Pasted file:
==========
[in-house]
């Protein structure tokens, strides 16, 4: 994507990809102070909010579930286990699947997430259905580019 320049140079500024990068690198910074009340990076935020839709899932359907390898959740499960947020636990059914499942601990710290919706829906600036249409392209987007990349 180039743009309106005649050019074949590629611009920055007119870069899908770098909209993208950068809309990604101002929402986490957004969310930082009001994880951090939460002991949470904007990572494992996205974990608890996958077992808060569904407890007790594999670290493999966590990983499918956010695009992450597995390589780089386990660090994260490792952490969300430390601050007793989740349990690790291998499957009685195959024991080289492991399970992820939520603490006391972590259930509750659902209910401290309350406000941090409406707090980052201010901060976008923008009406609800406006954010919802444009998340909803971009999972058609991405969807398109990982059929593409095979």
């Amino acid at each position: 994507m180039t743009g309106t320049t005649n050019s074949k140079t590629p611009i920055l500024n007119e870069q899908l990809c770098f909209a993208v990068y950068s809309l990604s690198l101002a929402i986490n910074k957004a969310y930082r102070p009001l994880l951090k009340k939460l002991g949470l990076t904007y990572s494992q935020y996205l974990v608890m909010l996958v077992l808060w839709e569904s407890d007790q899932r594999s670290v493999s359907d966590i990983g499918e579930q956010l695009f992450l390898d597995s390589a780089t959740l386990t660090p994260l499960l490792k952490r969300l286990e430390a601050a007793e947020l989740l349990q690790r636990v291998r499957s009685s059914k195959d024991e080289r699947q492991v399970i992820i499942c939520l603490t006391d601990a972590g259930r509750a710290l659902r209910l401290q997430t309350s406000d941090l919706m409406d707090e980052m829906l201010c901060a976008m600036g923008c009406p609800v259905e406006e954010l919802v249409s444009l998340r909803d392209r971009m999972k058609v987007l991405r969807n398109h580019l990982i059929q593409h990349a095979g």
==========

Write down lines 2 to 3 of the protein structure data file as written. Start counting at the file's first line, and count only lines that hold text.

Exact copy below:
């Protein structure tokens, strides 16, 4: 994507990809102070909010579930286990699947997430259905580019 320049140079500024990068690198910074009340990076935020839709899932359907390898959740499960947020636990059914499942601990710290919706829906600036249409392209987007990349 180039743009309106005649050019074949590629611009920055007119870069899908770098909209993208950068809309990604101002929402986490957004969310930082009001994880951090939460002991949470904007990572494992996205974990608890996958077992808060569904407890007790594999670290493999966590990983499918956010695009992450597995390589780089386990660090994260490792952490969300430390601050007793989740349990690790291998499957009685195959024991080289492991399970992820939520603490006391972590259930509750659902209910401290309350406000941090409406707090980052201010901060976008923008009406609800406006954010919802444009998340909803971009999972058609991405969807398109990982059929593409095979």
């Amino acid at each position: 994507m180039t743009g309106t320049t005649n050019s074949k140079t590629p611009i920055l500024n007119e870069q899908l990809c770098f909209a993208v990068y950068s809309l990604s690198l101002a929402i986490n910074k957004a969310y930082r102070p009001l994880l951090k009340k939460l002991g949470l990076t904007y990572s494992q935020y996205l974990v608890m909010l996958v077992l808060w839709e569904s407890d007790q899932r594999s670290v493999s359907d966590i990983g499918e579930q956010l695009f992450l390898d597995s390589a780089t959740l386990t660090p994260l499960l490792k952490r969300l286990e430390a601050a007793e947020l989740l349990q690790r636990v291998r499957s009685s059914k195959d024991e080289r699947q492991v399970i992820i499942c939520l603490t006391d601990a972590g259930r509750a710290l659902r209910l401290q997430t309350s406000d941090l919706m409406d707090e980052m829906l201010c901060a976008m600036g923008c009406p609800v259905e406006e954010l919802v249409s444009l998340r909803d392209r971009m999972k058609v987007l991405r969807n398109h580019l990982i059929q593409h990349a095979g």